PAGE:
The answer to that question is both nothing and everything.
This week the Ugandan Parliament passed and the President (Yoweri Museveni) signed legislation that criminalises homosexuality. And apropos to our times, the media has been all over this. Desmond Tutu, of course, has had much to say about it. And, typically, he got it wrong.
He warned the Ugandan President against what he called “legislating against love.” Tutu argued that, “The history of people is littered with attempts to legislate against love or marriage across class, caste and race. But there is no scientific basis or genetic rationale for love. . . . There is no scientific justification for prejudice and discrimination, ever. And nor is there any moral justification.” He concludes by comparing this law to “Hitler’s Nazi Germany and Apartheid South Africa.” Well, Archbishop, not so fast.
Mr Tutu would have us believe that sexual activity between consenting parties of the same sex should be classified as “love,” and therefore anyone who condemns such actions are immoral, discriminatory and prejudiced. But in this article I want to respond by asking and answering, “What’s love got to do with it?”
To begin, when it comes to homosexuality, love actually has nothing to do with it.
Now, I don’t doubt that those who choose a homosexual lifestyle have affection for each other. Nor do I doubt that homosexuals have a concern and a care for one another. But such “love” has nothing to do with true, biblical love. True love, as defined by God, has boundaries. There are God-prescribed boundaries for sexual love.
Man was created in the image of God and therefore love is an aspect of our being. But note that at creation God’s love for His creation was bounded by a law: “But of the tree . . . you shall not eat” (Genesis 2:17). Love always has boundaries. And because God is love, He has ordained boundaries for human sexuality.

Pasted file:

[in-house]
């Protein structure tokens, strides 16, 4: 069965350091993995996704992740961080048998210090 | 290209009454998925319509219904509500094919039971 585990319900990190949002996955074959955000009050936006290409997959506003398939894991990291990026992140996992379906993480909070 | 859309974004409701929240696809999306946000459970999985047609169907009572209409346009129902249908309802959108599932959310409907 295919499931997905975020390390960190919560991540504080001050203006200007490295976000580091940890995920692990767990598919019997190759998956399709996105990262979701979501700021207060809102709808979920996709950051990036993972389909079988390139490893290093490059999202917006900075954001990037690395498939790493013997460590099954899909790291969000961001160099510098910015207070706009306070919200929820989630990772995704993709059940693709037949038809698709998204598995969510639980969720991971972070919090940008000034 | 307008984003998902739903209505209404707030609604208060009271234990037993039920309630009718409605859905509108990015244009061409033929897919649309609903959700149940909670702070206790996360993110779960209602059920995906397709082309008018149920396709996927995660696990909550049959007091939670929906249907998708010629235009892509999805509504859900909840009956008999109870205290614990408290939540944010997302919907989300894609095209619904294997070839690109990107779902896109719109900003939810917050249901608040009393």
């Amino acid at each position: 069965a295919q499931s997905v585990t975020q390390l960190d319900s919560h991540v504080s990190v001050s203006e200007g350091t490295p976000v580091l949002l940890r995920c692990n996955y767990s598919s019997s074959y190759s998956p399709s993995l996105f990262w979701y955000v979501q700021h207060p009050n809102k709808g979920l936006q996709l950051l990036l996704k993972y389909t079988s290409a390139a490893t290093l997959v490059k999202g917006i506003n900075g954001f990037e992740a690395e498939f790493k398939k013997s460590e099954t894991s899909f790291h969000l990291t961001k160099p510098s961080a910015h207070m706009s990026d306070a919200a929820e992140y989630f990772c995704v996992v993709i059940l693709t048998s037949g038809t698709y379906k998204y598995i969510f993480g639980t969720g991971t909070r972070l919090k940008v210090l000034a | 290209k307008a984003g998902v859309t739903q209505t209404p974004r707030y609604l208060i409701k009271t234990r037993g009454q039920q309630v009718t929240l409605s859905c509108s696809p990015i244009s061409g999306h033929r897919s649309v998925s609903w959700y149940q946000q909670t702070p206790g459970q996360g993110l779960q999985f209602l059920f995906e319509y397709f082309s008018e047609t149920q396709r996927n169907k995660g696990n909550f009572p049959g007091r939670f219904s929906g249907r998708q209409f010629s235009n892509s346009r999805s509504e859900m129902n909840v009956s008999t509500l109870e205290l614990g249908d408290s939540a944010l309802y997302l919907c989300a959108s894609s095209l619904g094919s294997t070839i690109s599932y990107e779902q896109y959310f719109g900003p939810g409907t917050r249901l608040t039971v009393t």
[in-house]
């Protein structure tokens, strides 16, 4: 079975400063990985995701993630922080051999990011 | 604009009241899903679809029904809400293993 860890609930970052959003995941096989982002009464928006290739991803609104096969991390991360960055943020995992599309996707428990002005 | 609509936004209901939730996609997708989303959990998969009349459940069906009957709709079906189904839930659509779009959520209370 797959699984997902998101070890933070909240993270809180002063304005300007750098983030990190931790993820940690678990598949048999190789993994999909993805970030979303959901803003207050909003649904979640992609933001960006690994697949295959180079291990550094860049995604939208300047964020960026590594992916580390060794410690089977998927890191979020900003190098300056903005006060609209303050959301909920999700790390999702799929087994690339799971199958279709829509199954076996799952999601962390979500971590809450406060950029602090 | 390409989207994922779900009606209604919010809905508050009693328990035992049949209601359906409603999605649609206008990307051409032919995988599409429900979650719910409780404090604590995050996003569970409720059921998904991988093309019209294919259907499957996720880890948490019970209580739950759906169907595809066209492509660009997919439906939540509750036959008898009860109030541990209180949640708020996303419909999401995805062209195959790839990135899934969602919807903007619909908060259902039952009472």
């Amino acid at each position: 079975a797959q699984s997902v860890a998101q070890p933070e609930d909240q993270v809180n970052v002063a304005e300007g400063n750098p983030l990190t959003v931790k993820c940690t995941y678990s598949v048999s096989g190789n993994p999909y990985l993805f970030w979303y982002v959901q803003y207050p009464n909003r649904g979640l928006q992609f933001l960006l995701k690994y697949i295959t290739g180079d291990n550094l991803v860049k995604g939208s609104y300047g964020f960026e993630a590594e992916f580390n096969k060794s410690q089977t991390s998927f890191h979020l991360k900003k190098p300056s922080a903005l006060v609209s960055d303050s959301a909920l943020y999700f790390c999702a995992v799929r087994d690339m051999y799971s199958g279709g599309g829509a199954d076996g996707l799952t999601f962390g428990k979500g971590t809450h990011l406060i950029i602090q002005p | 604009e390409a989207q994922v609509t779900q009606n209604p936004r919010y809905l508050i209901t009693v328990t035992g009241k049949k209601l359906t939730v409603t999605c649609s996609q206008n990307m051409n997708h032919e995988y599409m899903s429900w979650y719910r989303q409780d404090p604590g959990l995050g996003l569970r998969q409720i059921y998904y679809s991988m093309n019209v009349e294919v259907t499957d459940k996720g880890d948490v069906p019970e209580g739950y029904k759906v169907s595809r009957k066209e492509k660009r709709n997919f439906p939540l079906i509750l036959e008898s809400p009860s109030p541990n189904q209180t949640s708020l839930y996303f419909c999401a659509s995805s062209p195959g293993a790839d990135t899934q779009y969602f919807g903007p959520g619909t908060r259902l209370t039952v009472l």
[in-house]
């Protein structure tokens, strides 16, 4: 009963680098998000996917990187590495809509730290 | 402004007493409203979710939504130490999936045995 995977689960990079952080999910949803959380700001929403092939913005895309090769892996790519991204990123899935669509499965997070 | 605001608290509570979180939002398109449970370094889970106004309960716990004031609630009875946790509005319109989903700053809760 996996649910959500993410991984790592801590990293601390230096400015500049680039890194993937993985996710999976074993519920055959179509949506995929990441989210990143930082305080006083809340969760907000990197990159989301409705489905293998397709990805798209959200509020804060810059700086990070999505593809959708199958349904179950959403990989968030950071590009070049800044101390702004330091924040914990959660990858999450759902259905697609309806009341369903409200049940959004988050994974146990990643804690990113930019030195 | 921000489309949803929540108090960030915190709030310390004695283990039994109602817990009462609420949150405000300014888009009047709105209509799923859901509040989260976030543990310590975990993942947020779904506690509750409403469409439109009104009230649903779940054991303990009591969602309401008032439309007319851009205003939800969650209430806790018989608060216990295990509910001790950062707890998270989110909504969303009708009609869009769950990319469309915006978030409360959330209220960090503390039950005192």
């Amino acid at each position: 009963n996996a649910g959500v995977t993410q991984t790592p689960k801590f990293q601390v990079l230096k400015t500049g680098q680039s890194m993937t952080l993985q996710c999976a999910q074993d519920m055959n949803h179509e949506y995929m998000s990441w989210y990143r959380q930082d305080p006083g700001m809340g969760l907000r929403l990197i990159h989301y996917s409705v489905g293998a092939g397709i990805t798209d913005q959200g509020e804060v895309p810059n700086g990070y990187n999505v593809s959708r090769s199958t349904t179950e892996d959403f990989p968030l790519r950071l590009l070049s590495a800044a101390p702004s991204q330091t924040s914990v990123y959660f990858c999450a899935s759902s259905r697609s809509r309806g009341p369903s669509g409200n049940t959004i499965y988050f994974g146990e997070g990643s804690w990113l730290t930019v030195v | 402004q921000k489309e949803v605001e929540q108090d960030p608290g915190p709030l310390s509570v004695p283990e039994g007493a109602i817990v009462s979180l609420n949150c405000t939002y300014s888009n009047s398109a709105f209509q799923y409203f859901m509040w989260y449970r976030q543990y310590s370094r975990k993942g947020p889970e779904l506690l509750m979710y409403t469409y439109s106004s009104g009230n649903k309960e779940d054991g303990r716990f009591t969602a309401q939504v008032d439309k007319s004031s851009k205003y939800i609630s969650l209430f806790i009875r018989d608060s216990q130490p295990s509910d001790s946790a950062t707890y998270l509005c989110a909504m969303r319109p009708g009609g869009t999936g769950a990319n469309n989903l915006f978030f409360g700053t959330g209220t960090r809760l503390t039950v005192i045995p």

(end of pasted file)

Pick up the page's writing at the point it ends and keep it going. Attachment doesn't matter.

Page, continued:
God instituted marriage. He gave to His creation the gift of sex; and He bounded this gift within the fence of heterosexual marriage. Sexual intimacy is an expression of true love between a male and a female within the covenant of marriage. Any sexual activity outside of these boundaries may be many things, but it is not love. In fact, to break God’s law guarding the gift of sex is to defraud the other (1 Thessalonians 4:1-6). This applies not only to homosexual activity but equally to the sins of adultery and fornication.
I saw a billboard the other day celebrating that twenty million South Africans have been tested for HIV. And that’s good news? Only to a society that has jettisoned God’s definition of love. There would be no need for any testing if God’s laws of love were honoured.
I recently heard a news presenter say that we in Africa are trying to find our “moral compass.” But with the likes of Desmond Tutu calling good what God calls evil, it appears that our society’s compass is pointing due south rather than true north.
In his tirade against Uganda’s opposition to homosexuality, “Tutu argued that Uganda should step up criminal sanctions against child sexual abusers, rape, sexual violence and commercial sex, ‘regardless of gender or sexual orientation’.” He said that “tightening such areas of the law would surely provide children and families far more protection than criminalising acts of love between consenting adults.”